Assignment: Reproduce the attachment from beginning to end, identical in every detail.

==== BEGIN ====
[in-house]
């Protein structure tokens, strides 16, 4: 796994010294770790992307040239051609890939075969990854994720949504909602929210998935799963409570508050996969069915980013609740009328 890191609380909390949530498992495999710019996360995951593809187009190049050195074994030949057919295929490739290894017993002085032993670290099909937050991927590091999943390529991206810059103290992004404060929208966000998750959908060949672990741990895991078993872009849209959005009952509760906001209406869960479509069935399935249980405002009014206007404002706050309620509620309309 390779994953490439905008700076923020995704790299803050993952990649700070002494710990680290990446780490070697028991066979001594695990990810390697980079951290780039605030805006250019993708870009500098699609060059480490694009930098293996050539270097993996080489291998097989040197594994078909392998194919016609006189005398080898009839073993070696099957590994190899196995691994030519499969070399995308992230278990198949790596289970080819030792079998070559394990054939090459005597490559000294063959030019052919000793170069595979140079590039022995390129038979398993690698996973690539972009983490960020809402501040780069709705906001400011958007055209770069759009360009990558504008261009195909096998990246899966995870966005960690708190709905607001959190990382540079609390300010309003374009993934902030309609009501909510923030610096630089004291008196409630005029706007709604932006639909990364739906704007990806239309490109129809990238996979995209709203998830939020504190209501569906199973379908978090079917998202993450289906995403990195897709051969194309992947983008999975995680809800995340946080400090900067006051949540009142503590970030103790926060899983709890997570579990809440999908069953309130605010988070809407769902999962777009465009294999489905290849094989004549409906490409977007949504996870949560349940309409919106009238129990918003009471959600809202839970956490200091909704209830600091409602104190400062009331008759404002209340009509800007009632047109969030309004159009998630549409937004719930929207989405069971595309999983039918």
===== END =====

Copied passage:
[in-house]
């Protein structure tokens, strides 16, 4: 796994010294770790992307040239051609890939075969990854994720949504909602929210998935799963409570508050996969069915980013609740009328 890191609380909390949530498992495999710019996360995951593809187009190049050195074994030949057919295929490739290894017993002085032993670290099909937050991927590091999943390529991206810059103290992004404060929208966000998750959908060949672990741990895991078993872009849209959005009952509760906001209406869960479509069935399935249980405002009014206007404002706050309620509620309309 390779994953490439905008700076923020995704790299803050993952990649700070002494710990680290990446780490070697028991066979001594695990990810390697980079951290780039605030805006250019993708870009500098699609060059480490694009930098293996050539270097993996080489291998097989040197594994078909392998194919016609006189005398080898009839073993070696099957590994190899196995691994030519499969070399995308992230278990198949790596289970080819030792079998070559394990054939090459005597490559000294063959030019052919000793170069595979140079590039022995390129038979398993690698996973690539972009983490960020809402501040780069709705906001400011958007055209770069759009360009990558504008261009195909096998990246899966995870966005960690708190709905607001959190990382540079609390300010309003374009993934902030309609009501909510923030610096630089004291008196409630005029706007709604932006639909990364739906704007990806239309490109129809990238996979995209709203998830939020504190209501569906199973379908978090079917998202993450289906995403990195897709051969194309992947983008999975995680809800995340946080400090900067006051949540009142503590970030103790926060899983709890997570579990809440999908069953309130605010988070809407769902999962777009465009294999489905290849094989004549409906490409977007949504996870949560349940309409919106009238129990918003009471959600809202839970956490200091909704209830600091409602104190400062009331008759404002209340009509800007009632047109969030309004159009998630549409937004719930929207989405069971595309999983039918």